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Why Namibia should be on your Travel Bucket List in 2021

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After months spent indoors daydreaming of holidays, we think about what travel might look like after lockdown and why Namibia might just be our top pick to avoid the crowds. Now is the time to venture off the beaten track and explore the epic landscapes, colourful culture and superb wildlife of this beautiful and diverse country.

About the Author

About the Author

I was hooked on Africa’s beauty and wildlife after my first holiday there at 8 years old, and love sharing this passion with clients looking to make their own memories there.

AFRICA SPECIALIST

Georgie

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With summer holidays around the corner and lockdown restrictions slowly but surely beginning to ease up, many of us are starting to think about what is in store for us over the next few months and whether we dare dip our toes into the pool of travel. What will travel look like as we learn to live with this evermoving virus? There are those of us who are not quite ready to face the crowds at Heathrow airport and would rather stay closer to home, perhaps opting for a country retreat in Cornwall instead. But for those of us ready to bite the bullet and dive back in, do we value different things as we consider our holiday plans? Are we ready to go back to the teaming crowds of Rome’s Piazzas di Spagna or the hustle and bustle of the souks of Marrakech? As countries around the world begin to reopen their borders and encourage tourists to return in hope of rebuilding their economies, I reflect on what travel means to me now and what I would look for in a luxury adventure in a post covid-19 world.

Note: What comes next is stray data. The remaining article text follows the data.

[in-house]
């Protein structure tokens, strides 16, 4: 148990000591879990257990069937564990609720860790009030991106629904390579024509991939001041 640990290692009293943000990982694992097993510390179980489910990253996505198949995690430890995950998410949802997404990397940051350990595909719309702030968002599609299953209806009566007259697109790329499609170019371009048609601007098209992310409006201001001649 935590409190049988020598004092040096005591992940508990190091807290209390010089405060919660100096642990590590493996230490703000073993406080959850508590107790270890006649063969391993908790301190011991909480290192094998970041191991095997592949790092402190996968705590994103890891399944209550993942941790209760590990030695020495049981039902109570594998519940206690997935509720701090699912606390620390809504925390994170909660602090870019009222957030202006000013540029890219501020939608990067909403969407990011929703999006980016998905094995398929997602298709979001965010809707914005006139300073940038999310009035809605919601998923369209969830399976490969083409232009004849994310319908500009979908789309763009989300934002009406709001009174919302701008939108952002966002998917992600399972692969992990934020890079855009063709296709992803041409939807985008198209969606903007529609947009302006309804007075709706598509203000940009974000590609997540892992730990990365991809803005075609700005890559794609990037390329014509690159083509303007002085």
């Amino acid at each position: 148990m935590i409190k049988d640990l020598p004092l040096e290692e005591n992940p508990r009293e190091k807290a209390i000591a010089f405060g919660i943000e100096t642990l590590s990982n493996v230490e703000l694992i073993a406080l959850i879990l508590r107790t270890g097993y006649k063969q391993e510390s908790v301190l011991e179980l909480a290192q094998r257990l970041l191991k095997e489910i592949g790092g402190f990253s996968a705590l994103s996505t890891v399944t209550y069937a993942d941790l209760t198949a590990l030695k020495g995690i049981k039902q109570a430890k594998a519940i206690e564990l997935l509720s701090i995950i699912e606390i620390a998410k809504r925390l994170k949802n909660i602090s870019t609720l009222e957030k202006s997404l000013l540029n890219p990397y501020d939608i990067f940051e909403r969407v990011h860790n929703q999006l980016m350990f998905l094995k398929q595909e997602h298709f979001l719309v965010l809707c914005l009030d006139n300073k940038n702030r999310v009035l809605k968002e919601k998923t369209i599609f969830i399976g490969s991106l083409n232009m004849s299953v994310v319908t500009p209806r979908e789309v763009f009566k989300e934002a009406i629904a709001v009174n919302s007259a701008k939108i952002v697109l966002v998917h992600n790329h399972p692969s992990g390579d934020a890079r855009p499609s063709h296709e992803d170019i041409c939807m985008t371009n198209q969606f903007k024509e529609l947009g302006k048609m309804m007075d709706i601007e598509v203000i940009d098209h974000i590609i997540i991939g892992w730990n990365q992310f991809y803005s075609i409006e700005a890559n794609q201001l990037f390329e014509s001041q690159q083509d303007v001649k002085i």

When first told to stay in our homes in order to keep ourselves and others safe, my initial wanderlust took me to my favourite corner of Europe, Andalucía. I craved that background hubbub of noise as locals and tourists alike cheerfully drank cerveza and picked at croquetas in the delightful Spanish afternoon heat. I so desperately wanted to feel part of life and realised how much enjoyment I had received from simply watching the world go by, soaking up every sound, smell and sight that I had so naively taken for granted before. A friend of mine told me over one zoom call that she also shared these feelings and admitted she suddenly longed to be in one of London’s rowdy pubs, shoulder to shoulder with strangers and friends alike. How infantile it seemed, instantly wanting something you took for granted as soon as it had been taken away from you.

Fast forward three months and for many, the shared mindset has shifted. As horrific as this virus is, there is no doubt that it has forced us to appreciate the slower pace of life; the smaller everyday joys and above all, the beauty of nature that is always around us. After weeks of lockdown restrictions in place and fewer people and cars around, it turns out that for many of us, what we crave is something entirely different. Now, as I spot the uncommon sighting of an airplane overhead, I think about Africa (as I often do) and realise that where I’d most like to travel to, once all of this is over, is the remote and unbelievably beautiful Namibia. With a population of 2.5 million people living in a country roughly 3.4 times bigger than the UK, there is more than one good reason why Namibia is a tempting option for travel next year and beyond.